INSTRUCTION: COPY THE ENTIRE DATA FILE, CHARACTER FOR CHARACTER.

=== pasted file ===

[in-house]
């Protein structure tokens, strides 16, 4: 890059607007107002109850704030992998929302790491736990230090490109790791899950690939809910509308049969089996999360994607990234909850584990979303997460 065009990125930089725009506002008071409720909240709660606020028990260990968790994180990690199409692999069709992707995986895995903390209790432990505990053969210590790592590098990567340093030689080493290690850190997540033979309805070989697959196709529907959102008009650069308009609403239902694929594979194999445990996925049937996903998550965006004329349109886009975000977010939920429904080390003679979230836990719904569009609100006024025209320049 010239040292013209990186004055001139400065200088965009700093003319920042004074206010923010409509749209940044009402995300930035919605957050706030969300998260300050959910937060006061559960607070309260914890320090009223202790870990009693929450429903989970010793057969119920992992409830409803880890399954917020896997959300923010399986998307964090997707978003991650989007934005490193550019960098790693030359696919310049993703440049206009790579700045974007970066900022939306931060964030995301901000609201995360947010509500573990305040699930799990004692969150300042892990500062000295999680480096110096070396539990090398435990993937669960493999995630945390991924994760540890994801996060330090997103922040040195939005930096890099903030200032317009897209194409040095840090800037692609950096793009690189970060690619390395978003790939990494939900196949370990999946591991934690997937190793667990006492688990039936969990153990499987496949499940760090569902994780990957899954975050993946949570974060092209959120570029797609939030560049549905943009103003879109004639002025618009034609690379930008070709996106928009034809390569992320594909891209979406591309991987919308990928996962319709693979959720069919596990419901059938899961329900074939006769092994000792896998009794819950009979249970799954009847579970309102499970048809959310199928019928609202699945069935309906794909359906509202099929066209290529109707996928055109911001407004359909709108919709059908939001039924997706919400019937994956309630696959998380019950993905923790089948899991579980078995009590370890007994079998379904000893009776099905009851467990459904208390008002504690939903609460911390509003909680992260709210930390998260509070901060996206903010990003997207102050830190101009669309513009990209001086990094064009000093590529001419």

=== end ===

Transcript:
[in-house]
């Protein structure tokens, strides 16, 4: 890059607007107002109850704030992998929302790491736990230090490109790791899950690939809910509308049969089996999360994607990234909850584990979303997460 065009990125930089725009506002008071409720909240709660606020028990260990968790994180990690199409692999069709992707995986895995903390209790432990505990053969210590790592590098990567340093030689080493290690850190997540033979309805070989697959196709529907959102008009650069308009609403239902694929594979194999445990996925049937996903998550965006004329349109886009975000977010939920429904080390003679979230836990719904569009609100006024025209320049 010239040292013209990186004055001139400065200088965009700093003319920042004074206010923010409509749209940044009402995300930035919605957050706030969300998260300050959910937060006061559960607070309260914890320090009223202790870990009693929450429903989970010793057969119920992992409830409803880890399954917020896997959300923010399986998307964090997707978003991650989007934005490193550019960098790693030359696919310049993703440049206009790579700045974007970066900022939306931060964030995301901000609201995360947010509500573990305040699930799990004692969150300042892990500062000295999680480096110096070396539990090398435990993937669960493999995630945390991924994760540890994801996060330090997103922040040195939005930096890099903030200032317009897209194409040095840090800037692609950096793009690189970060690619390395978003790939990494939900196949370990999946591991934690997937190793667990006492688990039936969990153990499987496949499940760090569902994780990957899954975050993946949570974060092209959120570029797609939030560049549905943009103003879109004639002025618009034609690379930008070709996106928009034809390569992320594909891209979406591309991987919308990928996962319709693979959720069919596990419901059938899961329900074939006769092994000792896998009794819950009979249970799954009847579970309102499970048809959310199928019928609202699945069935309906794909359906509202099929066209290529109707996928055109911001407004359909709108919709059908939001039924997706919400019937994956309630696959998380019950993905923790089948899991579980078995009590370890007994079998379904000893009776099905009851467990459904208390008002504690939903609460911390509003909680992260709210930390998260509070901060996206903010990003997207102050830190101009669309513009990209001086990094064009000093590529001419």